A short-lived experiment in self-service at the Apple Store
In its own way, Apple's retail initiative has been as much a success as the iPod. Since 2001, Apple has opened just under 200 stores, with another 40 scheduled for 2008. The stores utterly dominate comparable outlets like Best Buy in terms of annual sales per square foot—even stores that sell luxury goods like Tiffany & Company. No doubt the competition must look upon the success of Apple Retail with befuddlement, and possibly bitter envy (*cough* Sony Style *cough*), but maybe there is hope. Alex Frankel, author of Punching In: The Unauthorized Adventures of a Front-Line Employee, put on the black shirt and walked the beneath those unflinching white lights to report on what Apple is doing right. We touched on Frankel's report in last week's Apple links, but felt like it was worth a deeper look.
In the process, I learned that Apple Stores, with their aura of cool, were in fact living up to their mission to "reinvent retail" and setting a high bar for other companies in the retail world.
What does Apple do that's different? It begins with
indoctrination orientation via podcasts that teach the basic sales approach, followed by shadowing veteran employees on the floor.
They explained to customers that they had some questions to understand their needs, got permission to fire away, and then kept digging to ascertain which products would be best. Position, permission, probe.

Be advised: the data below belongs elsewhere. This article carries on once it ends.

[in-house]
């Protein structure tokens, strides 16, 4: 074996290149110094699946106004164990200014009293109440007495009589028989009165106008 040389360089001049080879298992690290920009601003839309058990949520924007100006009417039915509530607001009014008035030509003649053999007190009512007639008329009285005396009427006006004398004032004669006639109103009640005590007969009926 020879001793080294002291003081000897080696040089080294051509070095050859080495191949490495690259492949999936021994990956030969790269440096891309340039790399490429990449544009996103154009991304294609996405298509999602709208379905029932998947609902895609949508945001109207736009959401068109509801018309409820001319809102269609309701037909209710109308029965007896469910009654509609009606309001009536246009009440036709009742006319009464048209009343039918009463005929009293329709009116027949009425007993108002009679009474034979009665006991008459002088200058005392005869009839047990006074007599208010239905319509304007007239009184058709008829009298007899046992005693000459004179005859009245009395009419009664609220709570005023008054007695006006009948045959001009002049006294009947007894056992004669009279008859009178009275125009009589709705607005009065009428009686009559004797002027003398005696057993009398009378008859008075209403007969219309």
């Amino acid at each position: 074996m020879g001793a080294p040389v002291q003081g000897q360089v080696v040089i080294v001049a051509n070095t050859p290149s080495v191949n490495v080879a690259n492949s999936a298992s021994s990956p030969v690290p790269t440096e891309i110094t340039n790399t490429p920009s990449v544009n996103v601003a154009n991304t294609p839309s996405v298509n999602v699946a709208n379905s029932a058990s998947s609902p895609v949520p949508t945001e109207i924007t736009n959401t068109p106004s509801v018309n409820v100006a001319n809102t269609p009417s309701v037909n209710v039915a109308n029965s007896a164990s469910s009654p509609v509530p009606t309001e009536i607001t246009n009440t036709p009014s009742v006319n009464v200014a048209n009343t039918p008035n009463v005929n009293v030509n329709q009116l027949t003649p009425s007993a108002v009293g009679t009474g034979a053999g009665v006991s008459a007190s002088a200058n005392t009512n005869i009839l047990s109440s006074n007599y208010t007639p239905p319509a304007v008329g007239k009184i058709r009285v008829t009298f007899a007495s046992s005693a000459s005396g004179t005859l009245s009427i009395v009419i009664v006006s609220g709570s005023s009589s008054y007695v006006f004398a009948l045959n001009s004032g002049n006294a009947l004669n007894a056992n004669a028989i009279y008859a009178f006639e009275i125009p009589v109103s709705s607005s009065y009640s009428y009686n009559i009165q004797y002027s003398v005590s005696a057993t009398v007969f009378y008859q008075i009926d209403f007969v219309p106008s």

Shouldn't you ask permission before you position someone, though? I digress. Not surprisingly, at the Apple Store, it's about the experience and being comfortable, right down to the casual friendliness of employees dressed out of a PC and Mac commercial. Unfortunately, no training program or sloganeering could possibly work as well at other chains for a very simple reason, that being where the Apple Store employee comes from.
Like most of my coworkers, I'm already a loyal fan of the company, so starting this job will take my interest to the next level. I'm working as a Mac specialist at the Apple Store.
That is something Dell, or Sony, or Microsoft will never be able to duplicate—an army of evangelists who are already thinking different. Just give them their t-shirt and lanyard, maybe a pair of black-and-white Nikes, and watch them sell. Sure, not every employee is devoted to the Mac Way, but that's just separating the wheat from the chaff, and there's more than enough wheat to fill 200 stores. You won't be seeing self-serve registers at the 200th Apple Store, and not at the 2000th either.